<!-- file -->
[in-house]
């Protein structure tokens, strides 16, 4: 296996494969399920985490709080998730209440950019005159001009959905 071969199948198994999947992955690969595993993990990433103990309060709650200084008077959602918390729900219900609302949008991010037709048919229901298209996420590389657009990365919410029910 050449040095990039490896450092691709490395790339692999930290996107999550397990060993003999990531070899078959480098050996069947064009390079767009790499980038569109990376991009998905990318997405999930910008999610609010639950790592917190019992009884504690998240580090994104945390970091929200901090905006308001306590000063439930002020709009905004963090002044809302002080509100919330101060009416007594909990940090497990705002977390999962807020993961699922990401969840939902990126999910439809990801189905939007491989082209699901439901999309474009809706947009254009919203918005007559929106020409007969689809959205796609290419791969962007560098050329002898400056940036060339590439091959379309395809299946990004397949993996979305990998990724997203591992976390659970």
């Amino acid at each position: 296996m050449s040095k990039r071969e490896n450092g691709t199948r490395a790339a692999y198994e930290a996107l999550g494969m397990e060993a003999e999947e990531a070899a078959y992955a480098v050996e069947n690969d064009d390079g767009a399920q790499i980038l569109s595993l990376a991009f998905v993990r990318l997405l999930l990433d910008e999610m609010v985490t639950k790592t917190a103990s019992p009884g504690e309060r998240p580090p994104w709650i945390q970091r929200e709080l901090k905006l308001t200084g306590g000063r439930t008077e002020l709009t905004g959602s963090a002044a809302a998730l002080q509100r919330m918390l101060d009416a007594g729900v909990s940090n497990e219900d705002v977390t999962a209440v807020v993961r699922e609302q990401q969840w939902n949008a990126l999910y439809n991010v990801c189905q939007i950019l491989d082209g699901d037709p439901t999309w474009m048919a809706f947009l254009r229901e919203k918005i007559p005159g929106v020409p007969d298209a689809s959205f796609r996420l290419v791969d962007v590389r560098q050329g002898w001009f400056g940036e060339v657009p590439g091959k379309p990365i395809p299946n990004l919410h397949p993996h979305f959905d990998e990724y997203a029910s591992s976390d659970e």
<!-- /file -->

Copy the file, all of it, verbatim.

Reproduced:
[in-house]
């Protein structure tokens, strides 16, 4: 296996494969399920985490709080998730209440950019005159001009959905 071969199948198994999947992955690969595993993990990433103990309060709650200084008077959602918390729900219900609302949008991010037709048919229901298209996420590389657009990365919410029910 050449040095990039490896450092691709490395790339692999930290996107999550397990060993003999990531070899078959480098050996069947064009390079767009790499980038569109990376991009998905990318997405999930910008999610609010639950790592917190019992009884504690998240580090994104945390970091929200901090905006308001306590000063439930002020709009905004963090002044809302002080509100919330101060009416007594909990940090497990705002977390999962807020993961699922990401969840939902990126999910439809990801189905939007491989082209699901439901999309474009809706947009254009919203918005007559929106020409007969689809959205796609290419791969962007560098050329002898400056940036060339590439091959379309395809299946990004397949993996979305990998990724997203591992976390659970």
């Amino acid at each position: 296996m050449s040095k990039r071969e490896n450092g691709t199948r490395a790339a692999y198994e930290a996107l999550g494969m397990e060993a003999e999947e990531a070899a078959y992955a480098v050996e069947n690969d064009d390079g767009a399920q790499i980038l569109s595993l990376a991009f998905v993990r990318l997405l999930l990433d910008e999610m609010v985490t639950k790592t917190a103990s019992p009884g504690e309060r998240p580090p994104w709650i945390q970091r929200e709080l901090k905006l308001t200084g306590g000063r439930t008077e002020l709009t905004g959602s963090a002044a809302a998730l002080q509100r919330m918390l101060d009416a007594g729900v909990s940090n497990e219900d705002v977390t999962a209440v807020v993961r699922e609302q990401q969840w939902n949008a990126l999910y439809n991010v990801c189905q939007i950019l491989d082209g699901d037709p439901t999309w474009m048919a809706f947009l254009r229901e919203k918005i007559p005159g929106v020409p007969d298209a689809s959205f796609r996420l290419v791969d962007v590389r560098q050329g002898w001009f400056g940036e060339v657009p590439g091959k379309p990365i395809p299946n990004l919410h397949p993996h979305f959905d990998e990724y997203a029910s591992s976390d659970e």